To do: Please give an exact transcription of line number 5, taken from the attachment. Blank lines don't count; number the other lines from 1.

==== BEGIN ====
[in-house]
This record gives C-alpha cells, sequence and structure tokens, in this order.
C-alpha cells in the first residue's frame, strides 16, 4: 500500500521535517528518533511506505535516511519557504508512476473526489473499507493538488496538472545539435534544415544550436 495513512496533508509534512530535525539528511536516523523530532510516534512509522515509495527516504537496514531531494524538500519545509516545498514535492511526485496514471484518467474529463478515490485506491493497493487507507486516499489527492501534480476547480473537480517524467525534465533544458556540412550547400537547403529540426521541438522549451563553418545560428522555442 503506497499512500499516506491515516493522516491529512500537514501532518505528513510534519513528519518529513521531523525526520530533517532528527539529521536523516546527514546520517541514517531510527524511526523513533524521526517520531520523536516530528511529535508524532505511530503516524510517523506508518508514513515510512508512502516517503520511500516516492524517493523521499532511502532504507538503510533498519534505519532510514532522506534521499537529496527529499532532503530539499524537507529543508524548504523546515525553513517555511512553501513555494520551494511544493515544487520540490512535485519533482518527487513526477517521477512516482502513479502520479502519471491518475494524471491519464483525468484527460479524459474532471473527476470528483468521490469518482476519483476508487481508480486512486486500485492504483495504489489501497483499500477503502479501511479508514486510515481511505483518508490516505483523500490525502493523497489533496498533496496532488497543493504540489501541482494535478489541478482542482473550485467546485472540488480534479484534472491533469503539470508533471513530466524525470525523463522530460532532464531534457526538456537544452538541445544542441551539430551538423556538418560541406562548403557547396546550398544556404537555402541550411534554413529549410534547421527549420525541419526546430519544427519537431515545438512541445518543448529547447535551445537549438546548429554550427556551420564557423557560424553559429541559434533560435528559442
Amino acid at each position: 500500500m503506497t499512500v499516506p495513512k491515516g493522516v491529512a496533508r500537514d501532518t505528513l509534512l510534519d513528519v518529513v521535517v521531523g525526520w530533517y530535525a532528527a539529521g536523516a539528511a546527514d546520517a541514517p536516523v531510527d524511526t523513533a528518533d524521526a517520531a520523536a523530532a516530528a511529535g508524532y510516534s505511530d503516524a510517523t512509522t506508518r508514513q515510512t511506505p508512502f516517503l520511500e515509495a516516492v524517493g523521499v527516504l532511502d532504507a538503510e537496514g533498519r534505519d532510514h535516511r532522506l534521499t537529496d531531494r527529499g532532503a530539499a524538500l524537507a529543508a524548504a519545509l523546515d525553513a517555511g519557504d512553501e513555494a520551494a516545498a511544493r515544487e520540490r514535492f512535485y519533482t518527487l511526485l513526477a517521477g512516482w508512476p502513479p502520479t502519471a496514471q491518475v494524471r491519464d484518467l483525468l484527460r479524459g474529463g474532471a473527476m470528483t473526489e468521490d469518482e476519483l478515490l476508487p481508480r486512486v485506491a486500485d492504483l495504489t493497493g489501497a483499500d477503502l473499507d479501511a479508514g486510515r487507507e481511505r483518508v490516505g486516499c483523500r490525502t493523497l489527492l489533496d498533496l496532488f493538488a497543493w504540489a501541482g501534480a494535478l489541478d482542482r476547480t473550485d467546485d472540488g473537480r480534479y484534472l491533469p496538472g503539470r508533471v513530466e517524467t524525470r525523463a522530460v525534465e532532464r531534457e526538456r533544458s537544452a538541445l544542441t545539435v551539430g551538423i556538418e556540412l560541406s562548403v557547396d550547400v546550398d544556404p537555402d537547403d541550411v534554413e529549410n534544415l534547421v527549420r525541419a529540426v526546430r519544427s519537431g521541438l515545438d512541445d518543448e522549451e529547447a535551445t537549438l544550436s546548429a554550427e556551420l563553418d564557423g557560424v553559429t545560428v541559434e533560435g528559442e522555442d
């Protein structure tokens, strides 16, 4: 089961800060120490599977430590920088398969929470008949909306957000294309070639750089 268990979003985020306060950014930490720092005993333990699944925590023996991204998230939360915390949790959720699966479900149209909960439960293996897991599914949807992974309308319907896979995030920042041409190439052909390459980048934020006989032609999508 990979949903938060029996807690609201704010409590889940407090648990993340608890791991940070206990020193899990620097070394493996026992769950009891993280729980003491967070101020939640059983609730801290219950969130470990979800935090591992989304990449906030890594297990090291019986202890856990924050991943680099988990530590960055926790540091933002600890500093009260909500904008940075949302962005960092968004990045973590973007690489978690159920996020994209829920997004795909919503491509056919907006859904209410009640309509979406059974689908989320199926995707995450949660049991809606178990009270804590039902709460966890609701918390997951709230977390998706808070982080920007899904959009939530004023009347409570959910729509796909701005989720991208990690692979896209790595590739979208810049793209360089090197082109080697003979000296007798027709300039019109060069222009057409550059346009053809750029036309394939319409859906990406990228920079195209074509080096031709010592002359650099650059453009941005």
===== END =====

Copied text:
């Protein structure tokens, strides 16, 4: 089961800060120490599977430590920088398969929470008949909306957000294309070639750089 268990979003985020306060950014930490720092005993333990699944925590023996991204998230939360915390949790959720699966479900149209909960439960293996897991599914949807992974309308319907896979995030920042041409190439052909390459980048934020006989032609999508 990979949903938060029996807690609201704010409590889940407090648990993340608890791991940070206990020193899990620097070394493996026992769950009891993280729980003491967070101020939640059983609730801290219950969130470990979800935090591992989304990449906030890594297990090291019986202890856990924050991943680099988990530590960055926790540091933002600890500093009260909500904008940075949302962005960092968004990045973590973007690489978690159920996020994209829920997004795909919503491509056919907006859904209410009640309509979406059974689908989320199926995707995450949660049991809606178990009270804590039902709460966890609701918390997951709230977390998706808070982080920007899904959009939530004023009347409570959910729509796909701005989720991208990690692979896209790595590739979208810049793209360089090197082109080697003979000296007798027709300039019109060069222009057409550059346009053809750029036309394939319409859906990406990228920079195209074509080096031709010592002359650099650059453009941005």